On a recent Wednesday morning, students from Karns High School gathered in the school’s commercial kitchen as teacher Jacob Neblett gave a countdown: “Your time starts NOW!”
With that cue, a flurry of activity began as two groups of students opened packets of military-style MREs and rushed through the kitchen to gather additional ingredients.
The occasion was an Iron Chef-style competition at Karns, which was sponsored by the Tennessee Army National Guard and that offered hands-on training for students in the Culinary and A/V Production programs.
Students were challenged to transform the MREs – or “meals-ready-to-eat” – into a culinary creation by using the secret ingredients in the packets along with fresh ingredients from the kitchen. As they worked, Neblett offered advice and guidance, at one point reminding them to “Always be tasting, always be plating!”
At the same time, students from teacher Chris Wade’s A/V Production class gathered video, photos and interviews, which will be used in digital media content promoting the school.
The competition also served as a recruiting tool for 9th-grade students from the KHS Freshman Seminar, who watched from one end of the kitchen and got a pitch from Neblett that emphasized the hands-on, high-energy vibe in his classes.
The event parallels the goals of the district’s “865 Academies” initiative, which aims to provide strong connections between classroom knowledge and workplace success. Launched with support from Knox Education Foundation, the initiative’s ultimate goal is to make students “865 Ready” for college enrollment, enlistment in service to their country, or employment in a high-wage, high-demand field.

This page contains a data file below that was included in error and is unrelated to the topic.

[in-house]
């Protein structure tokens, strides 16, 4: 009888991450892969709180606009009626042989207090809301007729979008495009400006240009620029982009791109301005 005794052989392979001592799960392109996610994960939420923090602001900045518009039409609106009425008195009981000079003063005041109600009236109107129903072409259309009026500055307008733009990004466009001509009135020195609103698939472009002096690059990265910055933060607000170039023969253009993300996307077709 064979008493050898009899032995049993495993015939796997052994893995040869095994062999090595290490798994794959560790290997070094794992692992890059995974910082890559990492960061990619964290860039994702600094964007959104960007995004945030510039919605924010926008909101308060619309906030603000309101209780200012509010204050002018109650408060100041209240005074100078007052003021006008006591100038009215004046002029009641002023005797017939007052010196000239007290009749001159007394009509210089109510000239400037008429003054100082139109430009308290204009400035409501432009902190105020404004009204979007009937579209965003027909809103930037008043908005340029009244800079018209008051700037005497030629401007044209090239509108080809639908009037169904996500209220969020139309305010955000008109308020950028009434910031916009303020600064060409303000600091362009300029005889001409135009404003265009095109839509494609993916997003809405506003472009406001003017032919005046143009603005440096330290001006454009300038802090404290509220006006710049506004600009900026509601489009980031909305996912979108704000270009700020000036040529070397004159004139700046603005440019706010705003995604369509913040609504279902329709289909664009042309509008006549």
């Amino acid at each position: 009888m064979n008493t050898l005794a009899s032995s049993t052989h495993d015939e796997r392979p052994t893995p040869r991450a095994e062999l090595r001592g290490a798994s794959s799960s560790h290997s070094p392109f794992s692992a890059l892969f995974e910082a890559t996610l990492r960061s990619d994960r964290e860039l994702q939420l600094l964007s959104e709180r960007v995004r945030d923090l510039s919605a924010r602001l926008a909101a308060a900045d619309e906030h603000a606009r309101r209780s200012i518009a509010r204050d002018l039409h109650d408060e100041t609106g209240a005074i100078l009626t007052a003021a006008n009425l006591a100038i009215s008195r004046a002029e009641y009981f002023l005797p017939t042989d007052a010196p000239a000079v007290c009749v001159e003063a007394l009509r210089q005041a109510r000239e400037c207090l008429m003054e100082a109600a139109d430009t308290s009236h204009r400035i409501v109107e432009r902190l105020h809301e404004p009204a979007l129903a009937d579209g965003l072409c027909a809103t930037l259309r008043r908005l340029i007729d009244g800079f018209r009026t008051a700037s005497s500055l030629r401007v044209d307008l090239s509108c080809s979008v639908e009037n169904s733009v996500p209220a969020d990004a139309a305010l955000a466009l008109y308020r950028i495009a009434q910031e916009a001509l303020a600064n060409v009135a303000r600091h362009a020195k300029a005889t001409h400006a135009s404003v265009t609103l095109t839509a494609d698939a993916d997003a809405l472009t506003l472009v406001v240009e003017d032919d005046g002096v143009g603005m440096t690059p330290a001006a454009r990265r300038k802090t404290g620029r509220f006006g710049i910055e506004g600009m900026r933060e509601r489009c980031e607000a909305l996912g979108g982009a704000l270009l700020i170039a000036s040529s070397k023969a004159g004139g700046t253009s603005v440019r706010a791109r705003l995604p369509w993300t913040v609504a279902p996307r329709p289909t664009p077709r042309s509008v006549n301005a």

Julie Langley, the academy coach at Karns, said the culinary program aims to give students a vision for entrepreneurial career options, including work as chefs, restaurateurs or caterers.
“We want students to be able to imagine themselves in a high-paying, high-demand field,” said Langley. “We’re not trying to turn out food-service workers, we’re trying to emphasize the ‘art’ in Culinary Arts, or the entrepreneurship of Culinary Arts.”
As participants energetically stirred sauces, shot video and chopped vegetables, the appeal of a hands-on class was apparent. And when the winning dish was announced — taquitos with homemade tortillas, and fried churros with chili chocolate sauce — the room erupted in cheers.
Haley Matthews, a 9th-grader who observed the competition during her Freshman Seminar, said she enjoyed watching students work together as a team, adding that she thinks culinary arts “would be a cool class in high school.”
The event had the frenzied feel of a cooking competition on the Food Network, and Wade said his long-term goal is for A/V Production students to produce a full-length show similar to “Iron Chef” or “Chopped”.
In the meantime, the content they produce is providing valuable experience. The video production industry has a robust presence in East Tennessee, and Wade said there is strong demand for employees including production assistants, camera operators and lighting directors.
And even before they graduate, the participation in dynamic, work-based learning helps to promote student engagement.
“Getting to see the advanced students do all that cool stuff, that’s just a great way to get younger students excited about coming to school,” Wade added.